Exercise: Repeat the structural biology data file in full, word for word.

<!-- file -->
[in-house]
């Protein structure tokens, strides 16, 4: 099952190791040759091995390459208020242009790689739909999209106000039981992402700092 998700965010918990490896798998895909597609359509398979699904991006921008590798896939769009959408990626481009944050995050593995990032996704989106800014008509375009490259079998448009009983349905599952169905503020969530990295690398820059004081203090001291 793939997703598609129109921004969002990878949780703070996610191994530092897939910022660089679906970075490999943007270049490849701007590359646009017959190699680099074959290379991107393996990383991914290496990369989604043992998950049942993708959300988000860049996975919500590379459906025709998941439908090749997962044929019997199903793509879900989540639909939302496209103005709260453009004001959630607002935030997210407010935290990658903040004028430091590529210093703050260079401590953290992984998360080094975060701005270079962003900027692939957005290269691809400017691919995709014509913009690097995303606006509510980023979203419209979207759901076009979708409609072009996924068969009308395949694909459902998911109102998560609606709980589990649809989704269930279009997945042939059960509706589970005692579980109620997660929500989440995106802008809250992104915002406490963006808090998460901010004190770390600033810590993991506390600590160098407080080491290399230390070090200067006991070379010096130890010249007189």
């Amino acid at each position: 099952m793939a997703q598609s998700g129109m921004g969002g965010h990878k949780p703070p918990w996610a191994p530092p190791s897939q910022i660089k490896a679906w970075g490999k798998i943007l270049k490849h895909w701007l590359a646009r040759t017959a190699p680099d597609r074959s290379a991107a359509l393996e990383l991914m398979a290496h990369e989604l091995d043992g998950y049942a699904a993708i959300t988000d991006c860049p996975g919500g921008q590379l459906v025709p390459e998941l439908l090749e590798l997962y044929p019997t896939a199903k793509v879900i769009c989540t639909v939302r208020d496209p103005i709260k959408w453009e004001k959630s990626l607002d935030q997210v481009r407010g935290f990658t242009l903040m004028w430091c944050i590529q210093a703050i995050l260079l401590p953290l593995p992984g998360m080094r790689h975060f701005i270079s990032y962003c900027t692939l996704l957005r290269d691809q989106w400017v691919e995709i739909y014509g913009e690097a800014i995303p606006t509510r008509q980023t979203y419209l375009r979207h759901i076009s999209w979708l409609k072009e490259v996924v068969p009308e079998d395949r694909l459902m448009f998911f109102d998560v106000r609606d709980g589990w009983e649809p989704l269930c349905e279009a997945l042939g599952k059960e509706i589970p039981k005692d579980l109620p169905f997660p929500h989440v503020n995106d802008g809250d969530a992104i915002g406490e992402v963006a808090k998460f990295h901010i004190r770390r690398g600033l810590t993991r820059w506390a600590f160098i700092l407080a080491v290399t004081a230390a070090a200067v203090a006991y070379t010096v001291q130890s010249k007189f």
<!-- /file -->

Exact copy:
[in-house]
């Protein structure tokens, strides 16, 4: 099952190791040759091995390459208020242009790689739909999209106000039981992402700092 998700965010918990490896798998895909597609359509398979699904991006921008590798896939769009959408990626481009944050995050593995990032996704989106800014008509375009490259079998448009009983349905599952169905503020969530990295690398820059004081203090001291 793939997703598609129109921004969002990878949780703070996610191994530092897939910022660089679906970075490999943007270049490849701007590359646009017959190699680099074959290379991107393996990383991914290496990369989604043992998950049942993708959300988000860049996975919500590379459906025709998941439908090749997962044929019997199903793509879900989540639909939302496209103005709260453009004001959630607002935030997210407010935290990658903040004028430091590529210093703050260079401590953290992984998360080094975060701005270079962003900027692939957005290269691809400017691919995709014509913009690097995303606006509510980023979203419209979207759901076009979708409609072009996924068969009308395949694909459902998911109102998560609606709980589990649809989704269930279009997945042939059960509706589970005692579980109620997660929500989440995106802008809250992104915002406490963006808090998460901010004190770390600033810590993991506390600590160098407080080491290399230390070090200067006991070379010096130890010249007189």
């Amino acid at each position: 099952m793939a997703q598609s998700g129109m921004g969002g965010h990878k949780p703070p918990w996610a191994p530092p190791s897939q910022i660089k490896a679906w970075g490999k798998i943007l270049k490849h895909w701007l590359a646009r040759t017959a190699p680099d597609r074959s290379a991107a359509l393996e990383l991914m398979a290496h990369e989604l091995d043992g998950y049942a699904a993708i959300t988000d991006c860049p996975g919500g921008q590379l459906v025709p390459e998941l439908l090749e590798l997962y044929p019997t896939a199903k793509v879900i769009c989540t639909v939302r208020d496209p103005i709260k959408w453009e004001k959630s990626l607002d935030q997210v481009r407010g935290f990658t242009l903040m004028w430091c944050i590529q210093a703050i995050l260079l401590p953290l593995p992984g998360m080094r790689h975060f701005i270079s990032y962003c900027t692939l996704l957005r290269d691809q989106w400017v691919e995709i739909y014509g913009e690097a800014i995303p606006t509510r008509q980023t979203y419209l375009r979207h759901i076009s999209w979708l409609k072009e490259v996924v068969p009308e079998d395949r694909l459902m448009f998911f109102d998560v106000r609606d709980g589990w009983e649809p989704l269930c349905e279009a997945l042939g599952k059960e509706i589970p039981k005692d579980l109620p169905f997660p929500h989440v503020n995106d802008g809250d969530a992104i915002g406490e992402v963006a808090k998460f990295h901010i004190r770390r690398g600033l810590t993991r820059w506390a600590f160098i700092l407080a080491v290399t004081a230390a070090a200067v203090a006991y070379t010096v001291q130890s010249k007189f």